Q: How do I treat the subsidy with regards to payroll?

A: The payment to staff is separate to the receipt of the subsidy. The subsidy you receive is exempt from tax and should be classified separately in your accounts from other income types. Any wage payments made to employees form part of their taxable income and should have the usual PAYE, KiwiSaver, student loan, etc. deducted from them.  The net payment is what goes to the employee. The payment to the employee is non-deductible to the employer, up to the amount of the received wage subsidy. From an income tax perspective, businesses need to clearly identify remuneration paid to employees that has come from the wage subsidy separately from the normal wage or the difference paid to the employee over and above the wage subsidy.

Q: Does my business type prevent me from being able to get the subsidy?

A: The intention of the wage subsidy is to keep people employed through these difficult times. The legal structure of your business, or employee & contractor agreements, should not stop you from being eligible to apply for the government business support package.

Q: Types of employment relationships and how these might affect eligibility

A: The following examples and definitions are to help you determine if employees are part-time or full time and as such mean whether you can apply for the Wage Subsidy.

  • Casual employees – could be classed as similar to that of ‘variable income self-employed persons’ (these employees were included in the subsidy announcement on 23/03/20). How many hours did they work during the same time last year – if unsure, seek further advice
  • Contractors – Review their contractual agreements, whether there are defined contracted hours in their agreements. The more defined the required hours, the more likely they will qualify for subsidy payments.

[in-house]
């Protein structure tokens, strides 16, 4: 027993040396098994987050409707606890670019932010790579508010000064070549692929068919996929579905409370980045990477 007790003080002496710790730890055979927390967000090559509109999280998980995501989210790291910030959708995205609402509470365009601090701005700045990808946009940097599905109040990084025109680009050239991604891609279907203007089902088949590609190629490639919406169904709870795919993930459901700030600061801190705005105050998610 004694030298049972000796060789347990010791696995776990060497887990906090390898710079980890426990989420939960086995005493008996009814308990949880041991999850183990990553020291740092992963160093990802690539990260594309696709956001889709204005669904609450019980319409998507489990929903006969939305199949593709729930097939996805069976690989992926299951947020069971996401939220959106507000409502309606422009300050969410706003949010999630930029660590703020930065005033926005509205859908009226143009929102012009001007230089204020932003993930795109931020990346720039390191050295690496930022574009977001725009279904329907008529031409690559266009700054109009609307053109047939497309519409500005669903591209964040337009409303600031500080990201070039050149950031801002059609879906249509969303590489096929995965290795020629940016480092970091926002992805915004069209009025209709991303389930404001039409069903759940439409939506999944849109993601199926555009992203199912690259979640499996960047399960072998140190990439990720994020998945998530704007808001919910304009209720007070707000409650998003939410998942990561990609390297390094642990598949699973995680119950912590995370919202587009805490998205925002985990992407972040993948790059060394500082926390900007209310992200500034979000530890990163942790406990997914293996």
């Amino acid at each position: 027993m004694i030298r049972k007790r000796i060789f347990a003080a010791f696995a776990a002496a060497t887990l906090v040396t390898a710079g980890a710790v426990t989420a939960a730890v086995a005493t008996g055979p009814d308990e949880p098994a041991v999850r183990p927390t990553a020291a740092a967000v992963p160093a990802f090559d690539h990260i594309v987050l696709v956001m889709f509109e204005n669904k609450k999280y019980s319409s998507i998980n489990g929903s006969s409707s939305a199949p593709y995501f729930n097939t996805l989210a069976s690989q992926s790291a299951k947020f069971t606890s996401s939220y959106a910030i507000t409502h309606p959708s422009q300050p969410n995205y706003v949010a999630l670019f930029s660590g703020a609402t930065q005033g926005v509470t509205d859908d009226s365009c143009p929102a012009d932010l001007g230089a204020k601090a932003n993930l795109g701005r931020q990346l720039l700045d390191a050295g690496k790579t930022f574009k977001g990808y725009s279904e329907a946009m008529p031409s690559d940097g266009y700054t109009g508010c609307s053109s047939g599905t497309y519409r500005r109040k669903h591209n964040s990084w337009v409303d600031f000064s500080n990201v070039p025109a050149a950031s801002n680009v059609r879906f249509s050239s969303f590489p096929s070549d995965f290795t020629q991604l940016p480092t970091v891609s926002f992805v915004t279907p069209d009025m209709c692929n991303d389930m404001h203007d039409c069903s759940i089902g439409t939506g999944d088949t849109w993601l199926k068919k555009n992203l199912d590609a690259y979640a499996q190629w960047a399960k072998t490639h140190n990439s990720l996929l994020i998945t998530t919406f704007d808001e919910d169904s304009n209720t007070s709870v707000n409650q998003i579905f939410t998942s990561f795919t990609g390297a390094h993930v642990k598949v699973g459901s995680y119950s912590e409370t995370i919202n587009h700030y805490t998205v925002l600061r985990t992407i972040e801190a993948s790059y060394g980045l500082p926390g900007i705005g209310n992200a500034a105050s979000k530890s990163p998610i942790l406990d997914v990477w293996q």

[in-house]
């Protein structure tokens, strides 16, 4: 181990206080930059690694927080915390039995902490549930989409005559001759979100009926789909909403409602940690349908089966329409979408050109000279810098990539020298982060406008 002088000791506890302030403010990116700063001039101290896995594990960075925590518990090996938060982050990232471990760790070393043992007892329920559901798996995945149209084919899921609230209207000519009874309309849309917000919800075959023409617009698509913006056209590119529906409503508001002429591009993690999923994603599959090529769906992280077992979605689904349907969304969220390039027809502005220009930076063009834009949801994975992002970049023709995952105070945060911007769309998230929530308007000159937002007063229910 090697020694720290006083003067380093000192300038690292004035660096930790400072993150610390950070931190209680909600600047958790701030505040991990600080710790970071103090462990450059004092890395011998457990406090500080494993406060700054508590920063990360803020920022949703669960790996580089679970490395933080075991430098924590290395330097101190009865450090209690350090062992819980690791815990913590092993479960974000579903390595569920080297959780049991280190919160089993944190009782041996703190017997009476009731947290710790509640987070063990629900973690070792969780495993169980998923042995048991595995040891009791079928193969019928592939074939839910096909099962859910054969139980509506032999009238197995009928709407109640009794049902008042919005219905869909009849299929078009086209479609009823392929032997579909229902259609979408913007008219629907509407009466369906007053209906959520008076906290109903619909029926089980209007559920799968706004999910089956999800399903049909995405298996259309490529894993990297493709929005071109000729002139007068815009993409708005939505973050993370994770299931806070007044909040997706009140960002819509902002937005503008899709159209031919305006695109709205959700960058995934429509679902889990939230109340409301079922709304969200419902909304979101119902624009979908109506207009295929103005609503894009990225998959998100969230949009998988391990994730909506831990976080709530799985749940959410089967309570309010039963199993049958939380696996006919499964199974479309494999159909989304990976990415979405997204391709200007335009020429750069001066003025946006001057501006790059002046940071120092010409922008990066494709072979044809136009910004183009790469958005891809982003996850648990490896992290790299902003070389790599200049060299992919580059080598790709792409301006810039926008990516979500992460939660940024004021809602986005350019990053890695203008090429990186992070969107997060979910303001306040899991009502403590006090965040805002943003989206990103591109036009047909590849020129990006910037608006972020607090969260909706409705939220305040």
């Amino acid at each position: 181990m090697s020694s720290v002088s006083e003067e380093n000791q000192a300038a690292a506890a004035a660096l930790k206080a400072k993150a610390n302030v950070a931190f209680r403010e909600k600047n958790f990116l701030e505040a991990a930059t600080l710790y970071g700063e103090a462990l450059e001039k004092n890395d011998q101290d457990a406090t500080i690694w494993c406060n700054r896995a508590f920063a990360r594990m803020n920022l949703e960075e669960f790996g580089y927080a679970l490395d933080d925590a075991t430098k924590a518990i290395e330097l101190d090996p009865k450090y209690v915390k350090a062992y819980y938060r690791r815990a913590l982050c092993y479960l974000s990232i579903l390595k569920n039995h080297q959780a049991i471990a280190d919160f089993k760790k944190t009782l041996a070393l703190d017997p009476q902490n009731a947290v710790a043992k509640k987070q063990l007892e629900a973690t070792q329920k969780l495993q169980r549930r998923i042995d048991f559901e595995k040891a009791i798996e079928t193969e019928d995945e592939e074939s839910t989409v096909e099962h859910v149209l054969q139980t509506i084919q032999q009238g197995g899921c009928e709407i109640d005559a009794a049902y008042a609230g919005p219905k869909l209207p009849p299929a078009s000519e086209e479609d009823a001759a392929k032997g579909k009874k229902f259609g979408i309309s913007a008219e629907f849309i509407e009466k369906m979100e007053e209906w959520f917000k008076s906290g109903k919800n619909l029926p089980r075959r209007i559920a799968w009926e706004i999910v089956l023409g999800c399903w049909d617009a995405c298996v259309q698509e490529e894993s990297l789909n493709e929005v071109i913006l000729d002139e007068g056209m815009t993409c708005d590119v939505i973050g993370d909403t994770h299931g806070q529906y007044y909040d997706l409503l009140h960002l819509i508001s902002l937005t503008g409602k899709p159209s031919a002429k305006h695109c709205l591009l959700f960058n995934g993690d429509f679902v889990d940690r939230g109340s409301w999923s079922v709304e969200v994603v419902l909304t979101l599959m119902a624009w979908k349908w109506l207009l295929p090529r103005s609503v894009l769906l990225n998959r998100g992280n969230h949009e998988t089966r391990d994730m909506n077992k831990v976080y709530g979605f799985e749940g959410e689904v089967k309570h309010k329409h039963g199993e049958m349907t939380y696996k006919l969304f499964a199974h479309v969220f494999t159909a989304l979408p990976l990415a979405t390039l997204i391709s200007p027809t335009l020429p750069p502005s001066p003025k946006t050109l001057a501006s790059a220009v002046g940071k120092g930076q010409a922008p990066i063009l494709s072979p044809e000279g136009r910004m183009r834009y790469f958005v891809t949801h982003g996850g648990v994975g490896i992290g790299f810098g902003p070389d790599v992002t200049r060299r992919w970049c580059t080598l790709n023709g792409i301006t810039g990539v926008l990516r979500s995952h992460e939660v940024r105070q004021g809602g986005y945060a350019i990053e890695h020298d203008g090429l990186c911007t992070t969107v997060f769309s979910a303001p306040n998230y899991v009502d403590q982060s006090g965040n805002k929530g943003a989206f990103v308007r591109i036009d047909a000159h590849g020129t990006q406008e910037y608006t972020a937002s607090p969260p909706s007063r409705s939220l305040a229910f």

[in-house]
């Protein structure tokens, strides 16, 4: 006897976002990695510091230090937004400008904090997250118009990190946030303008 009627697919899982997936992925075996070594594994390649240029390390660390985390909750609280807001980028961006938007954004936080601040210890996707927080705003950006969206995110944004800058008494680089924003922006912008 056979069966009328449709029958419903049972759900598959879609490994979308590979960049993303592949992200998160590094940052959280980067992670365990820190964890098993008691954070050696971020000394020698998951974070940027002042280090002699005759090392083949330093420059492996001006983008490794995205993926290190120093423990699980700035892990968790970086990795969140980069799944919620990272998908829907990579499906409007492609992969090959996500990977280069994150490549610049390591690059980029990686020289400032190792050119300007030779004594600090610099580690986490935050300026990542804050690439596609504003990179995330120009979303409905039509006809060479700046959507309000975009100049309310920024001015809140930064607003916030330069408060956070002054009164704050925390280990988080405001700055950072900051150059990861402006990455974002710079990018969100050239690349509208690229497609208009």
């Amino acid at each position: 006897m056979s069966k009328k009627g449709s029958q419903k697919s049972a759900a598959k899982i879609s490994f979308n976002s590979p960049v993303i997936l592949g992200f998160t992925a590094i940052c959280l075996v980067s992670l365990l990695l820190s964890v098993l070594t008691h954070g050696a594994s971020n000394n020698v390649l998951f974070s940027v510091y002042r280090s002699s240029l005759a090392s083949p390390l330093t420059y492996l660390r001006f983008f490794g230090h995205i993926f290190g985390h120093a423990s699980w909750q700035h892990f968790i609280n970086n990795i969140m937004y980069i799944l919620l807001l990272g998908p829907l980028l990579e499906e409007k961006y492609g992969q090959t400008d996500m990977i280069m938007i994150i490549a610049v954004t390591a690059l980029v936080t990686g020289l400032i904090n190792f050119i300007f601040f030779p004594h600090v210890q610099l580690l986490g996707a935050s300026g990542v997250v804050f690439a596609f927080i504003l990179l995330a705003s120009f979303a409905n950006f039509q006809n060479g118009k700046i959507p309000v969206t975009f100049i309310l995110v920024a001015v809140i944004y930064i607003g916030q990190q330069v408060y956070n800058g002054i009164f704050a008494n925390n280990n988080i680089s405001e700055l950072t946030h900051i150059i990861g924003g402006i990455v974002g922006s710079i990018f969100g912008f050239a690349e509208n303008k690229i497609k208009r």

• Seasonal Workers – what contractual arrangements are in place, are these for a fixed term? Compare with the hours worked during last-years season.
  • Partnerships and Look Through Companies – Non-passive income received by a person from one of these structures is self-employment income.
  • Commission Based Employees will still have a contracted minimum hours and pay that can be used to determine their ordinary income.
Q: Does the structure of my organisation matter?

A: No, this subsidy is based on being a NZ employer with NZ employees. You can be an incorporated society, trust, charity, etc. A sole contractor claims for themselves and any staff that they employ.

 

Subsidy Type Wage Leave
Taxable income for employer? No No
Subsidy attract GST for employer? No No
When employer pays employee, is the employee subject to tax? Yes Yes (i.e. Employer deducts PAYE/KiwiSaver etc when they pay staff as normal but it will be tricky to separate things in the normal payroll.
Is the subsidy deductible to employer when paid to employee? No No
Q: How long does it take to receive the subsidy payment?

A: WINZ is managing the subsidy application and payment process, so far we have had clients experience waiting times of between 2 to 9 working days.  Early on a lot of businesses applied hence the waiting times were longer, but the timeframes between applying and receiving payment are reducing as the subsidy payment frequency is increasing as the number of applications are reducing.